There is nothing inherently undignified about any work, whether it be picking strawberries by hand or working in a Bangladeshi clothing factory. However, the working conditions and the compensation to the employees may constitute an assault on human dignity.

          • Manny

            Dirty and difficult do not in my mind constitute undignified. Dangerous would. I don’t know the accident rates for farming and meatpacking. Anything that requires cutting instruments can cause accidents. The pay is low, and yet people risk their lives to cross the border for them. I don’t know how the pay is determined, but all pay ultimately comes from what the consumer is willing to pay for the product. The company that produces the product doesn’t care what it charges, as long as people will pay for it. Produce profit margin is very low as it stands.

        • Theodore Seeber

          Just go to your local McDonald’s and talk to any member of the staff over the age of 40.

          • Manny

            I know a mcdonald’s manager personally. He’s the brother of one of my oldest friends. He’s pretty happy with his job. For his educational level (I’m not even sure he graduated high school, but he at least has a GED) You’re not confusing part time workers, who are mostly school kids, with full timers?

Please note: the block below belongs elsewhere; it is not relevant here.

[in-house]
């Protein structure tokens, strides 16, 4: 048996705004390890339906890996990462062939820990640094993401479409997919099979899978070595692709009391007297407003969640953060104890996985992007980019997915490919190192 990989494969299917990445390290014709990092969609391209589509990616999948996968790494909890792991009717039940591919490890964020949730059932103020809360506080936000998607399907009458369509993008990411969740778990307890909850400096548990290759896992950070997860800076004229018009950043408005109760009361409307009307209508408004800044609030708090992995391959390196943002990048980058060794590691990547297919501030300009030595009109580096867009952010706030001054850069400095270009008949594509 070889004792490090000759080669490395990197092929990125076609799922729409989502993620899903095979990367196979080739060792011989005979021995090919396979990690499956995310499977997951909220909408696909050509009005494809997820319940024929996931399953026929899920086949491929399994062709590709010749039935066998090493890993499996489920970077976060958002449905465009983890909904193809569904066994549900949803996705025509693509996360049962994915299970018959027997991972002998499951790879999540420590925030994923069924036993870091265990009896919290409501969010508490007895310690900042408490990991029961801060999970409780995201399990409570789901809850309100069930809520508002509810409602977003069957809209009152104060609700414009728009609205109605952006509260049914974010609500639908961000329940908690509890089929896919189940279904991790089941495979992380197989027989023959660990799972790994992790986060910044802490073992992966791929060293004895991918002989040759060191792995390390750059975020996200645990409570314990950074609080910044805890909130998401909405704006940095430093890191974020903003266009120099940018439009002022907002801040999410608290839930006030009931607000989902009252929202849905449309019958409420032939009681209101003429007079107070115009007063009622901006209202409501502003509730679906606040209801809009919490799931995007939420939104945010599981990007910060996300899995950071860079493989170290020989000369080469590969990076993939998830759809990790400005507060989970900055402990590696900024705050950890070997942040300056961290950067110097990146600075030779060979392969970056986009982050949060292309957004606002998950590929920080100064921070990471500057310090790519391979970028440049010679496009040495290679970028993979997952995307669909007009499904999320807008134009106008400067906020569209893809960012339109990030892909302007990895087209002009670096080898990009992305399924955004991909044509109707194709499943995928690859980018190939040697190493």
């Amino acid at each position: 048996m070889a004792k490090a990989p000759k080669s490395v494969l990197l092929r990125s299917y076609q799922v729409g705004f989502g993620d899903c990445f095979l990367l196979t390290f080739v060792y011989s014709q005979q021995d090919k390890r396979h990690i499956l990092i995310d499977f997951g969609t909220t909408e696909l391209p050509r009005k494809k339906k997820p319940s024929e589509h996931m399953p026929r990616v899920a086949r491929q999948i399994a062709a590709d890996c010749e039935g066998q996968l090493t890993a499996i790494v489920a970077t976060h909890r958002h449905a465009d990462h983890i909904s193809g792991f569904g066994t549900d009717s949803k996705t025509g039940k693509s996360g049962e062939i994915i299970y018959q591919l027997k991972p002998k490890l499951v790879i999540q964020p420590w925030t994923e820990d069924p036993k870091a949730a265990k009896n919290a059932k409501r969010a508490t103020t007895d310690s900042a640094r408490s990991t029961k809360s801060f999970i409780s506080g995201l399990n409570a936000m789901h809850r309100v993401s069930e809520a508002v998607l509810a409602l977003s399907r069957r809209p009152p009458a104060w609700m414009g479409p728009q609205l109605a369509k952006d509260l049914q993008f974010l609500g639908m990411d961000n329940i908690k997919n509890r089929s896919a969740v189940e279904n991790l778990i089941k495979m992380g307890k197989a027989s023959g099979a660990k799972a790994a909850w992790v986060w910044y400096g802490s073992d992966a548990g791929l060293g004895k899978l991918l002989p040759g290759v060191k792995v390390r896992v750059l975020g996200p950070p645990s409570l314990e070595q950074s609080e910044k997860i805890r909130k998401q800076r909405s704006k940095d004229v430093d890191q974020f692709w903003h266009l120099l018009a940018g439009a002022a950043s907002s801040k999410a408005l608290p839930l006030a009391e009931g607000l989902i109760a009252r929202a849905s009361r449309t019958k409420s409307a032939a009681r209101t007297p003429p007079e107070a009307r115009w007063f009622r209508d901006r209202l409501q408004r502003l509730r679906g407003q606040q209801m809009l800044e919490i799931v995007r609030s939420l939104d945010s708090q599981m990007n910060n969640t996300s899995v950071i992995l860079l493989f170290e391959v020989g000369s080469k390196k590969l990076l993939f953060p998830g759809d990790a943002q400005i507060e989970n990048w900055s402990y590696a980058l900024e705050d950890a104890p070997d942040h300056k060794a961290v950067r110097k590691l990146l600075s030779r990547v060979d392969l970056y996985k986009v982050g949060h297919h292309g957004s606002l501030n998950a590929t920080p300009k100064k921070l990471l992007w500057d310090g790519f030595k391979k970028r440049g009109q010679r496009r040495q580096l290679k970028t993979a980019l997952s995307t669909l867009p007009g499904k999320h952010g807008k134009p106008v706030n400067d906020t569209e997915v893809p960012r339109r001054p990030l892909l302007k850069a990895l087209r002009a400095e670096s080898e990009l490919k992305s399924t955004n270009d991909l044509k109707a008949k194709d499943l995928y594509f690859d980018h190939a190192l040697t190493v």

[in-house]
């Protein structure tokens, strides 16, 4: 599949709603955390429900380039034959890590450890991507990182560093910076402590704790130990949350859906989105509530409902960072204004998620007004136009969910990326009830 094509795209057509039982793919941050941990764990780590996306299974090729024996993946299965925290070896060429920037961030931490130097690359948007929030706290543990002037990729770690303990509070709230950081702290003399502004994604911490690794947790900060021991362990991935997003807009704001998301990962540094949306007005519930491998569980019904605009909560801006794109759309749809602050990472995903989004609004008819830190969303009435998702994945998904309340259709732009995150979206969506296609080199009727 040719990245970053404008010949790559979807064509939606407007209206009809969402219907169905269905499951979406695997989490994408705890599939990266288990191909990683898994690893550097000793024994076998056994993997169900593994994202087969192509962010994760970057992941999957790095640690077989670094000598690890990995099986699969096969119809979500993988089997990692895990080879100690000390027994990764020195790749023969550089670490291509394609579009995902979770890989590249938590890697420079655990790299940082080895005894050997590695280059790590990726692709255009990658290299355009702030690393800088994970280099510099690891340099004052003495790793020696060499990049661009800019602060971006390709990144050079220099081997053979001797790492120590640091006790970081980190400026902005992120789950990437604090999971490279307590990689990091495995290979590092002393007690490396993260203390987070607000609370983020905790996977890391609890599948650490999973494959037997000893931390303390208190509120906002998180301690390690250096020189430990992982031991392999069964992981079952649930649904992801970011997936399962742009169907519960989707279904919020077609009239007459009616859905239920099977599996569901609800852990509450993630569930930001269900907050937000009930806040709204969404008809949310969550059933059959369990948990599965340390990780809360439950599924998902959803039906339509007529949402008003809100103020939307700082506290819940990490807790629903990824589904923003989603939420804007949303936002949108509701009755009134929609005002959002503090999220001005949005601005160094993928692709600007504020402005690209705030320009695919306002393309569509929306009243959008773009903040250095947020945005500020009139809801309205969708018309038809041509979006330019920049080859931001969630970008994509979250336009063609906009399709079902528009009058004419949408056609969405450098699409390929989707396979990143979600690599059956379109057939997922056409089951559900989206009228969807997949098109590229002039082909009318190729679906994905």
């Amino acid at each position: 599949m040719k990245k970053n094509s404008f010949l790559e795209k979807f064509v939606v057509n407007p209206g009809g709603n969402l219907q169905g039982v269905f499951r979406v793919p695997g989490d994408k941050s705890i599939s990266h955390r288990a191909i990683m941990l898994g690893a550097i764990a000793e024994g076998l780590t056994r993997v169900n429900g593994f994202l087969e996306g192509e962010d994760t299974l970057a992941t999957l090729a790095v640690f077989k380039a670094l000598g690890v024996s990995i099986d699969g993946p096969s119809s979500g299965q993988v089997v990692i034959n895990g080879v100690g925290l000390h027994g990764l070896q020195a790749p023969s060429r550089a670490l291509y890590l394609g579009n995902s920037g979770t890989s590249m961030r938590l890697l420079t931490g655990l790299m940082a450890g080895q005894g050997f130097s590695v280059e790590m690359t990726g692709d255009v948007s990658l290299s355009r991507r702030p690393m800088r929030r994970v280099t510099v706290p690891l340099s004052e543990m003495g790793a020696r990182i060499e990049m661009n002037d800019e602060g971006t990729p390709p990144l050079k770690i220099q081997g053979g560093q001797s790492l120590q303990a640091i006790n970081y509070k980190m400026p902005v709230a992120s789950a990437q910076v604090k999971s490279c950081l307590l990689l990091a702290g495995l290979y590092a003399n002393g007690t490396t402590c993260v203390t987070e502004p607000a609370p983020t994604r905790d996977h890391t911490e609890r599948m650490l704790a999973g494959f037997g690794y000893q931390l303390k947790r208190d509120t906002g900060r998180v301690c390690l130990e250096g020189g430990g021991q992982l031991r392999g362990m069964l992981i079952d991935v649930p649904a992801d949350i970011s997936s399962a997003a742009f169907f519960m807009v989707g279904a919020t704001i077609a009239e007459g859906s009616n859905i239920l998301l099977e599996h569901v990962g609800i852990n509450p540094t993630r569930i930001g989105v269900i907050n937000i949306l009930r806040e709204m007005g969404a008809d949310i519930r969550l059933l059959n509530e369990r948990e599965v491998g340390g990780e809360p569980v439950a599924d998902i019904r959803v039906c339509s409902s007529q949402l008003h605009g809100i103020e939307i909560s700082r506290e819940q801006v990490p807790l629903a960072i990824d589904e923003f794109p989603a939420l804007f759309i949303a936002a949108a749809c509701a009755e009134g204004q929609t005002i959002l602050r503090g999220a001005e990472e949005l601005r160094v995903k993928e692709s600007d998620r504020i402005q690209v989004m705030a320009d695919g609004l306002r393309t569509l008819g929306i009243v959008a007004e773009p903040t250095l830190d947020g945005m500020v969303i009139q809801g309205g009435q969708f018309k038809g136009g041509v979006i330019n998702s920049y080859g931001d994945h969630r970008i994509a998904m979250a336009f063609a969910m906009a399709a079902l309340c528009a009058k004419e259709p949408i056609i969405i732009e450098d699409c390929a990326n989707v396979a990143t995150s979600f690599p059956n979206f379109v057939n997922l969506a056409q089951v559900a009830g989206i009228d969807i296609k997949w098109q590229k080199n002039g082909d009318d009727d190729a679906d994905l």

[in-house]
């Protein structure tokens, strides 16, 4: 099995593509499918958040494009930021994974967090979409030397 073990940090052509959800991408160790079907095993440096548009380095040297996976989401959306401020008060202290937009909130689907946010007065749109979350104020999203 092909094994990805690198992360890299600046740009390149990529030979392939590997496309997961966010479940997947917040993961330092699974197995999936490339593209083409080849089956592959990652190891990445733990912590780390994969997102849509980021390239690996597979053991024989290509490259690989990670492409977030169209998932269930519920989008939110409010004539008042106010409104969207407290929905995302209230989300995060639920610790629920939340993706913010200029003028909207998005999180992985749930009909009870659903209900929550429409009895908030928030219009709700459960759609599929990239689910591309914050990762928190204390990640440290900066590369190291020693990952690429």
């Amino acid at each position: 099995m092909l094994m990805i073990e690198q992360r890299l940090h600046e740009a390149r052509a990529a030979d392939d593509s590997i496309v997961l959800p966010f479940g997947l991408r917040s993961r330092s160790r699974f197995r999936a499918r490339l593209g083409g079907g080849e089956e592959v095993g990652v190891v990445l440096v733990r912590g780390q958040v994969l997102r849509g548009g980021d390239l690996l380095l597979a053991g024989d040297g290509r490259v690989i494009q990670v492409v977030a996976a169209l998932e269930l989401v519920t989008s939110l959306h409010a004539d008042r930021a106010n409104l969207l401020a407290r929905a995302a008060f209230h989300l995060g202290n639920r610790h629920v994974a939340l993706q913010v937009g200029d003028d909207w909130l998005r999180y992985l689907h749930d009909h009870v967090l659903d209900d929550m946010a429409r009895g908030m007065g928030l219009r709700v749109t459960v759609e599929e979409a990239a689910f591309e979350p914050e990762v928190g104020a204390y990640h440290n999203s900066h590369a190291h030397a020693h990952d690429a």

• Theodore Seeber

              A few of the managers are- but I was thinking about the fact that in my city, you can’t get hired to work at McDonald’s unless you speak spanish so that you can communicate with the kitchen, and of course the older folks that also take those jobs because there is nothing else available and then get scheduled for under 20 hours a week so nobody has to pay their health insurance.

  • Imelda

    This piece reminded me of a lesson from years ago – work ennobles man. Man has to exert effort to make himself a better person – be it in the realm of his economic, physical, or spiritual well-being. It is just sad that there are those who exploit this truth. Bless Pope Francis for highlighting the distinction between work that ennobles and work that enslaves.

  • Bill S

    “The truth is that God gave us minds that are capable of unraveling how He did things and of comprehending the created universe.”